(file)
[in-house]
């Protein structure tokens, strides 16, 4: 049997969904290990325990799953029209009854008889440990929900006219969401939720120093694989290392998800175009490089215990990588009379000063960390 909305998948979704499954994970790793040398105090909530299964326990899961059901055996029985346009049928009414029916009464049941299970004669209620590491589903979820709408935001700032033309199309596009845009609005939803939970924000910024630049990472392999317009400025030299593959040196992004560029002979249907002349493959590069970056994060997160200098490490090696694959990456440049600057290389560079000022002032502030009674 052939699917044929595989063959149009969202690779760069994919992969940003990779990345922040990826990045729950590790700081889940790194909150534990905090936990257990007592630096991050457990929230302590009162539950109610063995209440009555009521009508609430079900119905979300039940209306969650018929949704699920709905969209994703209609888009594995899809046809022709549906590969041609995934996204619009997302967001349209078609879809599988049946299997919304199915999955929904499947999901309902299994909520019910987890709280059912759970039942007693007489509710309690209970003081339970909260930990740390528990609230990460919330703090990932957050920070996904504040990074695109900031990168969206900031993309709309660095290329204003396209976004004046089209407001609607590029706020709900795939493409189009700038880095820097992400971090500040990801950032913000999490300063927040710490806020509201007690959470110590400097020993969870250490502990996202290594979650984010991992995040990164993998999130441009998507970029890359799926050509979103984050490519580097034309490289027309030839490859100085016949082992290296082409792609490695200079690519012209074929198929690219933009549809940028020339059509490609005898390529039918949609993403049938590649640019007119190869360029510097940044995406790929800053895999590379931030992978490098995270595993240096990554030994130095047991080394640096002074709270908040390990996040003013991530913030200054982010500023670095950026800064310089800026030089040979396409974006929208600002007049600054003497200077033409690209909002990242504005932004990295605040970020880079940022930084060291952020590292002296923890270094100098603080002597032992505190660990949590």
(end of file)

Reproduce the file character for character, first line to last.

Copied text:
[in-house]
């Protein structure tokens, strides 16, 4: 049997969904290990325990799953029209009854008889440990929900006219969401939720120093694989290392998800175009490089215990990588009379000063960390 909305998948979704499954994970790793040398105090909530299964326990899961059901055996029985346009049928009414029916009464049941299970004669209620590491589903979820709408935001700032033309199309596009845009609005939803939970924000910024630049990472392999317009400025030299593959040196992004560029002979249907002349493959590069970056994060997160200098490490090696694959990456440049600057290389560079000022002032502030009674 052939699917044929595989063959149009969202690779760069994919992969940003990779990345922040990826990045729950590790700081889940790194909150534990905090936990257990007592630096991050457990929230302590009162539950109610063995209440009555009521009508609430079900119905979300039940209306969650018929949704699920709905969209994703209609888009594995899809046809022709549906590969041609995934996204619009997302967001349209078609879809599988049946299997919304199915999955929904499947999901309902299994909520019910987890709280059912759970039942007693007489509710309690209970003081339970909260930990740390528990609230990460919330703090990932957050920070996904504040990074695109900031990168969206900031993309709309660095290329204003396209976004004046089209407001609607590029706020709900795939493409189009700038880095820097992400971090500040990801950032913000999490300063927040710490806020509201007690959470110590400097020993969870250490502990996202290594979650984010991992995040990164993998999130441009998507970029890359799926050509979103984050490519580097034309490289027309030839490859100085016949082992290296082409792609490695200079690519012209074929198929690219933009549809940028020339059509490609005898390529039918949609993403049938590649640019007119190869360029510097940044995406790929800053895999590379931030992978490098995270595993240096990554030994130095047991080394640096002074709270908040390990996040003013991530913030200054982010500023670095950026800064310089800026030089040979396409974006929208600002007049600054003497200077033409690209909002990242504005932004990295605040970020880079940022930084060291952020590292002296923890270094100098603080002597032992505190660990949590």